Symposium organizers planned a public health track as part of the gathering and featured speakers who focused their presentations on the need for multidisciplinary teams of researchers. Acupuncture researchers were encouraged to include social scientists and public health specialists in our work as we continue to develop evidence-based practice. Communicating with our colleagues in biomedicine is a priority as we compare and contrast diagnostic and therapeutic systems, working toward a meaningful integration of best practices.

The International Research Congress on Integrative Medicine and Health was held in May 2012 in Portland, Oregon. A congress summary report is available. Although the congress venue encompassed a full array of healthcare disciplines, acupuncture featured prominently.4

Acupuncture-related topics ranged from the micro level (e.g. documenting effects using brain imaging) to the macro level (e.g. evaluating clinical effects on particular populations, like children or individuals living with chronic illness). Claudia Witt MD described her group's work with designing comparative effectiveness studies that also incorporate economic analyses. These types of studies provide data for evaluating the "value for the money" that can be associated with using acupuncture in particular clinical settings. Comparative effectiveness research, as well as health economic studies, offer results that more fully address the concerns of efficacy, safety, and cost. Consumer satisfaction and access to acupuncture care are also fundamentally critical in providing a more comprehensive understanding of the role of acupuncture in improving public health.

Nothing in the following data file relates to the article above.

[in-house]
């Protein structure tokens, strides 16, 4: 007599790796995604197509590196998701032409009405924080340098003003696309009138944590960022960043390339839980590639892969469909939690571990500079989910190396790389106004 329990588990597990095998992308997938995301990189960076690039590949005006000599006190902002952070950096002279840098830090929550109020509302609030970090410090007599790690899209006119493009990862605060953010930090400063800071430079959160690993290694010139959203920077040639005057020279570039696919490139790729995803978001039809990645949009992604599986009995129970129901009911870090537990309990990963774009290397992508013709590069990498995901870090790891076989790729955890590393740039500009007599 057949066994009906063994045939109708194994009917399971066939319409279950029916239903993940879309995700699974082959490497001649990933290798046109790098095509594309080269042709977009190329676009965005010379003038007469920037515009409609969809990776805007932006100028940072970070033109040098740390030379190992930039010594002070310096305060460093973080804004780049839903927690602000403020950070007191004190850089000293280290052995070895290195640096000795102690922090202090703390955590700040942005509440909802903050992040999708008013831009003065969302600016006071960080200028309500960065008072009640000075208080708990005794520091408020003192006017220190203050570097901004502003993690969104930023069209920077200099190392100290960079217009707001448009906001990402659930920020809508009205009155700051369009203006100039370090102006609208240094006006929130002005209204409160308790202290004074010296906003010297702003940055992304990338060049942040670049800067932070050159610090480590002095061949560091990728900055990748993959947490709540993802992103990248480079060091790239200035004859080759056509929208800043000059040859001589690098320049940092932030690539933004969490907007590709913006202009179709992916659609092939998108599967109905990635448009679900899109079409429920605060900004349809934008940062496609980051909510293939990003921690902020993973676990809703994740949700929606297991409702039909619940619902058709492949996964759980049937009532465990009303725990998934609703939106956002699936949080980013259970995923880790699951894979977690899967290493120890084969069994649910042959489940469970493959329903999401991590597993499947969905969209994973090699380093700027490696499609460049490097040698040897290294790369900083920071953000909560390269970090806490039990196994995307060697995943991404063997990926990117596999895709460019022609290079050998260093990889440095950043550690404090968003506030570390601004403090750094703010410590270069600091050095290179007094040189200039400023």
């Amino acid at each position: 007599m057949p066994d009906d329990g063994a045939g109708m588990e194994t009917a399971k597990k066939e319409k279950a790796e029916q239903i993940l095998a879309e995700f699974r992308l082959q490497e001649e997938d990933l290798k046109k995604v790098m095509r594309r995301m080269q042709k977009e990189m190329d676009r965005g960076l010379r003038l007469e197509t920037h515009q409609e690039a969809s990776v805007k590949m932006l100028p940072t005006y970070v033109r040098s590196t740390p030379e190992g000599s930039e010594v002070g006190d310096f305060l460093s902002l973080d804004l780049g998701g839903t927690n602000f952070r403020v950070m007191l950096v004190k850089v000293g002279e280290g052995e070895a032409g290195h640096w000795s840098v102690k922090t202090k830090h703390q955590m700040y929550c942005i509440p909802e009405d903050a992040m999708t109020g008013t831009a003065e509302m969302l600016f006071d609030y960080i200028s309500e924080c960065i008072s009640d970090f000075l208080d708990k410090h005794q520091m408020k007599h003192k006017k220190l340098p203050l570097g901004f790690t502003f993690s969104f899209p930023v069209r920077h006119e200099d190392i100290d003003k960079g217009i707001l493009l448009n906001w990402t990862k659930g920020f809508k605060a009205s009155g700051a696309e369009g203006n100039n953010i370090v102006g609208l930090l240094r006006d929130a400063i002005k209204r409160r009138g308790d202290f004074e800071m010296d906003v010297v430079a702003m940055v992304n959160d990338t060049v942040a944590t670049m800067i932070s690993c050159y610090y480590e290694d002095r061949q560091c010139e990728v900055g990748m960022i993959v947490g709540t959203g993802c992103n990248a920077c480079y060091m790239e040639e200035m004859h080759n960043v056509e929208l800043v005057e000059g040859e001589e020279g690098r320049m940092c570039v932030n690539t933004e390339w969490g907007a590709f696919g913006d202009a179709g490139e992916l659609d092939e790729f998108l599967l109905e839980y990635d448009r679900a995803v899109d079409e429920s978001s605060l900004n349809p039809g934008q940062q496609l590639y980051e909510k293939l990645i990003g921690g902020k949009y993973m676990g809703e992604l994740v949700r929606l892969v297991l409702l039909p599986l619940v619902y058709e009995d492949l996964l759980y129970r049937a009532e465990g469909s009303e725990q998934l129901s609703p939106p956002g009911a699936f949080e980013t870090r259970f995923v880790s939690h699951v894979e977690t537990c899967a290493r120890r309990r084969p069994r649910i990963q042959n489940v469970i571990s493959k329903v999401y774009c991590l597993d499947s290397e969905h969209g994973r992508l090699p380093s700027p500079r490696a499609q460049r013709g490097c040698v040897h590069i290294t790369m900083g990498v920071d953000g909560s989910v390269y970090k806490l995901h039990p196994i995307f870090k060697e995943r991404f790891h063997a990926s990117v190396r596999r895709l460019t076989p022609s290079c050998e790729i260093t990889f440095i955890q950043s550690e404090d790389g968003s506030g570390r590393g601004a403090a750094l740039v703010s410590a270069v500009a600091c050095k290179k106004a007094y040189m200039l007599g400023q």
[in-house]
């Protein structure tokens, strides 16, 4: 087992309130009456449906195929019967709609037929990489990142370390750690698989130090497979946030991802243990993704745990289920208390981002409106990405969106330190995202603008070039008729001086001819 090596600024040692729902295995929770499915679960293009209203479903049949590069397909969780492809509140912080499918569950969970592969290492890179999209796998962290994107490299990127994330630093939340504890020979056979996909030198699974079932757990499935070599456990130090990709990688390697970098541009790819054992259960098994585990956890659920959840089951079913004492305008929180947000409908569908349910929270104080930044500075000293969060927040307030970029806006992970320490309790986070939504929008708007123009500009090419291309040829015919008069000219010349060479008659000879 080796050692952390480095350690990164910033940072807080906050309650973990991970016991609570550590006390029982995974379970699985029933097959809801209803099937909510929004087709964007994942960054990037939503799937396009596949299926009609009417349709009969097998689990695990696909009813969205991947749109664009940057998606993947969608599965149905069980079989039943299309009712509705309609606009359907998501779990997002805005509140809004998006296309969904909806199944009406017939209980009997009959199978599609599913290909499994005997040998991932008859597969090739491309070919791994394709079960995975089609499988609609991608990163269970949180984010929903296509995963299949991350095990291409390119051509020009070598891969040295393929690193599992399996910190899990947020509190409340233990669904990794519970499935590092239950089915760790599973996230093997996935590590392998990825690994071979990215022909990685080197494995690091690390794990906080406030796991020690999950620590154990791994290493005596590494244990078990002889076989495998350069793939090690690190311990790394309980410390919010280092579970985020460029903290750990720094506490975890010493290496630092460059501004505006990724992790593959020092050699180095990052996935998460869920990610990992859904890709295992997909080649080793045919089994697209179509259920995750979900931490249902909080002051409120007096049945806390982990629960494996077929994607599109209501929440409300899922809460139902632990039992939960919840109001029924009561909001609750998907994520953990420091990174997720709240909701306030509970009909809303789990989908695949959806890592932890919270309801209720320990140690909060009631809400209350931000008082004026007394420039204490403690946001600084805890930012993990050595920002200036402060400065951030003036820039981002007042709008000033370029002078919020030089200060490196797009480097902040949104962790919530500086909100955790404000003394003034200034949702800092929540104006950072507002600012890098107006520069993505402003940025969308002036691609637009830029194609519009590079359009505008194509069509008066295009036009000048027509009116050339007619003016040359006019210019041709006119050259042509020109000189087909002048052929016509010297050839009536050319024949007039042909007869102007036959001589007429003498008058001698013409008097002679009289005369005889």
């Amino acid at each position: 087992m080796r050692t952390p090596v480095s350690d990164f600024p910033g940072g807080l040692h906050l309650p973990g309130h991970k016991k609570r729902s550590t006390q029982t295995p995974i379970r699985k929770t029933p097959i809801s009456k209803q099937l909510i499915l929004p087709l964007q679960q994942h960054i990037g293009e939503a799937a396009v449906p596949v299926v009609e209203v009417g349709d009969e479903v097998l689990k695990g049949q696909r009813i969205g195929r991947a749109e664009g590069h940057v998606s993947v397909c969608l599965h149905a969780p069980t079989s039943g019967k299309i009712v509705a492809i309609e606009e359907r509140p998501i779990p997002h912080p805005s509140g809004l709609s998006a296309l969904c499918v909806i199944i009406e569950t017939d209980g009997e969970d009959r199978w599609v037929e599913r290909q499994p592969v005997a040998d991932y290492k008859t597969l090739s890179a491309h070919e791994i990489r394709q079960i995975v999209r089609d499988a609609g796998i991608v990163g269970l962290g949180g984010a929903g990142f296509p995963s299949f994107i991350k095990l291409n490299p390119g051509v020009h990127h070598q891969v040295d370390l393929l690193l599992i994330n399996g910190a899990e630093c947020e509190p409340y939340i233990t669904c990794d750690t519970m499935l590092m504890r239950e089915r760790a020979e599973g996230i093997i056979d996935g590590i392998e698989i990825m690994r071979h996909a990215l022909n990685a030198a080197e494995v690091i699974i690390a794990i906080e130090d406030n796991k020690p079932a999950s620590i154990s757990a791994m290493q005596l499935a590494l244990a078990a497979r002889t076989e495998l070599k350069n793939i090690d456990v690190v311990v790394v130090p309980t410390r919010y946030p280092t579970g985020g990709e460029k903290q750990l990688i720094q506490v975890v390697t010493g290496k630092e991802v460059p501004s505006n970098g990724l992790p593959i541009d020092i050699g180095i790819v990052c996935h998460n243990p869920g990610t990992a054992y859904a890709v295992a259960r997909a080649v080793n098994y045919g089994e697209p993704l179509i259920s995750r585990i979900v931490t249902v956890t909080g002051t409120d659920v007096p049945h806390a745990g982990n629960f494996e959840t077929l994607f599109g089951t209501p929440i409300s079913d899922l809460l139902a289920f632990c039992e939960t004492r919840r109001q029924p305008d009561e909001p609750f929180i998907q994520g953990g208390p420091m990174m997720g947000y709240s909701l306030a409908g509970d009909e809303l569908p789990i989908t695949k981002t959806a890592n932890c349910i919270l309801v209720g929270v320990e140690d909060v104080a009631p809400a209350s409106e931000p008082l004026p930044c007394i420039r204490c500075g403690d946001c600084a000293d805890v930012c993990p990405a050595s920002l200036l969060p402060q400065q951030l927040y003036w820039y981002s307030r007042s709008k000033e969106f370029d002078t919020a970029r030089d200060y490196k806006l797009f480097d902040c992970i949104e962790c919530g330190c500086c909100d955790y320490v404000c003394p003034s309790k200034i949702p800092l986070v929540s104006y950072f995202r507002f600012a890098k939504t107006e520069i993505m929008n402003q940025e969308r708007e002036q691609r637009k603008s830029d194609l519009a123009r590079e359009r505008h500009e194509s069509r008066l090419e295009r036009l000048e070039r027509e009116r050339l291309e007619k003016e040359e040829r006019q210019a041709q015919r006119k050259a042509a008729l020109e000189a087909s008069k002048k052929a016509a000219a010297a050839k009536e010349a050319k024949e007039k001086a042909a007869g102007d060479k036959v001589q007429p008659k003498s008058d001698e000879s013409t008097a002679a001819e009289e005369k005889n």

It's an exciting time to be involved in acupuncture research, whether we're actively engaged in conducting it, reading about it, or explaining it to our patients and communities.

The promise of increased collaboration and integration can translate into improvements in both individual and societal health and wellness. Acupuncturists are well-positioned to offer the benefit of our medicine and philosophy to creating trans-disciplinary partnerships that can potentially result in salutary benefits and improve public health globally.

References

  1. Adams J, Sommers E, Robinson N. Public health and health services research in integrative medicine: An emerging, essential focus. European Journal of Integrative Medicine 2013;5(1):1-3.
  2. Haire-Joshu D, McBride TD. Eds. Transdisciplinary Public Health: Research, Education and Practice. 2013 Jossey-Bass Pub; San Francisco CA
  3. Sommers E. Evolving Directions for Acupuncture Research: Report from the International Research Congress on Integrative Medicine and Health. Acupuncture Today 2012 Sept.13(9)
  4. Sommers E. Society for Acupuncture Research 2013 Conference: Public Health Aspects. American Acupuncturist 2013 Summer;64:18-19.
  5. Sommers E, Porter K. International Symposium on Acupuncture and Meridian Studies: Conference Recap. Acupuncture Today 2012 Dec.13(12)

Click here for more information about Beth Sommers, PhD, MPH, LAc.

Click here for more information about Kristen Porter, MS, MAc, LAc.